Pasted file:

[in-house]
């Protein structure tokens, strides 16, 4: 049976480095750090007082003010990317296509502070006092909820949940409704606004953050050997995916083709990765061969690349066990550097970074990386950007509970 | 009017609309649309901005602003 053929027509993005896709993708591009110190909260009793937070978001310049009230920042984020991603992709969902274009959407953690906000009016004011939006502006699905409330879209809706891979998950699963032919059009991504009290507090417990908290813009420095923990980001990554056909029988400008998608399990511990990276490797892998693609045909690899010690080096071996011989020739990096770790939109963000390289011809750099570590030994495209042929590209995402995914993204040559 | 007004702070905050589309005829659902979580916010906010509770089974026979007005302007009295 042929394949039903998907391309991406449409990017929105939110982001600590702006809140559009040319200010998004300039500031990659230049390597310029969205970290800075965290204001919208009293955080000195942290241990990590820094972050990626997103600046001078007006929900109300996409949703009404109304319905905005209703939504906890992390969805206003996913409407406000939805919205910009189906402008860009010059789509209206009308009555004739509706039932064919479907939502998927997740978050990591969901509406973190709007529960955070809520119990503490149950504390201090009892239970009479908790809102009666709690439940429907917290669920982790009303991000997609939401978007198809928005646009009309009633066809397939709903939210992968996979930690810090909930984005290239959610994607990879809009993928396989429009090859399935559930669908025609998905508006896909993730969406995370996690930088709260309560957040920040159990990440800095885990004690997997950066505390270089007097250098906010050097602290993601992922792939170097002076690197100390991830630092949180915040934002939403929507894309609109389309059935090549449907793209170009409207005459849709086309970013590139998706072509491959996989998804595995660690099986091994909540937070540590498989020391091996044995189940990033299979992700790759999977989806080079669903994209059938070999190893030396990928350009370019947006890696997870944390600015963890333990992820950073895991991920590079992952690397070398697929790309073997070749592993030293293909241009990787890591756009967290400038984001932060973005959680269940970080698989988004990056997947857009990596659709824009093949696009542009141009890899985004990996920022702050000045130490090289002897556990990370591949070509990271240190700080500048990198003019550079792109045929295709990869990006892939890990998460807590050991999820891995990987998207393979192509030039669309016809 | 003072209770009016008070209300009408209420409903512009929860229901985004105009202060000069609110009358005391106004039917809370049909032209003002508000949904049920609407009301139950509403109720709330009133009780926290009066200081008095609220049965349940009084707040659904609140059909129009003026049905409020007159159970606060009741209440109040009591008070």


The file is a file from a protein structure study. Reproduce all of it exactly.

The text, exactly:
[in-house]
């Protein structure tokens, strides 16, 4: 049976480095750090007082003010990317296509502070006092909820949940409704606004953050050997995916083709990765061969690349066990550097970074990386950007509970 | 009017609309649309901005602003 053929027509993005896709993708591009110190909260009793937070978001310049009230920042984020991603992709969902274009959407953690906000009016004011939006502006699905409330879209809706891979998950699963032919059009991504009290507090417990908290813009420095923990980001990554056909029988400008998608399990511990990276490797892998693609045909690899010690080096071996011989020739990096770790939109963000390289011809750099570590030994495209042929590209995402995914993204040559 | 007004702070905050589309005829659902979580916010906010509770089974026979007005302007009295 042929394949039903998907391309991406449409990017929105939110982001600590702006809140559009040319200010998004300039500031990659230049390597310029969205970290800075965290204001919208009293955080000195942290241990990590820094972050990626997103600046001078007006929900109300996409949703009404109304319905905005209703939504906890992390969805206003996913409407406000939805919205910009189906402008860009010059789509209206009308009555004739509706039932064919479907939502998927997740978050990591969901509406973190709007529960955070809520119990503490149950504390201090009892239970009479908790809102009666709690439940429907917290669920982790009303991000997609939401978007198809928005646009009309009633066809397939709903939210992968996979930690810090909930984005290239959610994607990879809009993928396989429009090859399935559930669908025609998905508006896909993730969406995370996690930088709260309560957040920040159990990440800095885990004690997997950066505390270089007097250098906010050097602290993601992922792939170097002076690197100390991830630092949180915040934002939403929507894309609109389309059935090549449907793209170009409207005459849709086309970013590139998706072509491959996989998804595995660690099986091994909540937070540590498989020391091996044995189940990033299979992700790759999977989806080079669903994209059938070999190893030396990928350009370019947006890696997870944390600015963890333990992820950073895991991920590079992952690397070398697929790309073997070749592993030293293909241009990787890591756009967290400038984001932060973005959680269940970080698989988004990056997947857009990596659709824009093949696009542009141009890899985004990996920022702050000045130490090289002897556990990370591949070509990271240190700080500048990198003019550079792109045929295709990869990006892939890990998460807590050991999820891995990987998207393979192509030039669309016809 | 003072209770009016008070209300009408209420409903512009929860229901985004105009202060000069609110009358005391106004039917809370049909032209003002508000949904049920609407009301139950509403109720709330009133009780926290009066200081008095609220049965349940009084707040659904609140059909129009003026049905409020007159159970606060009741209440109040009591008070």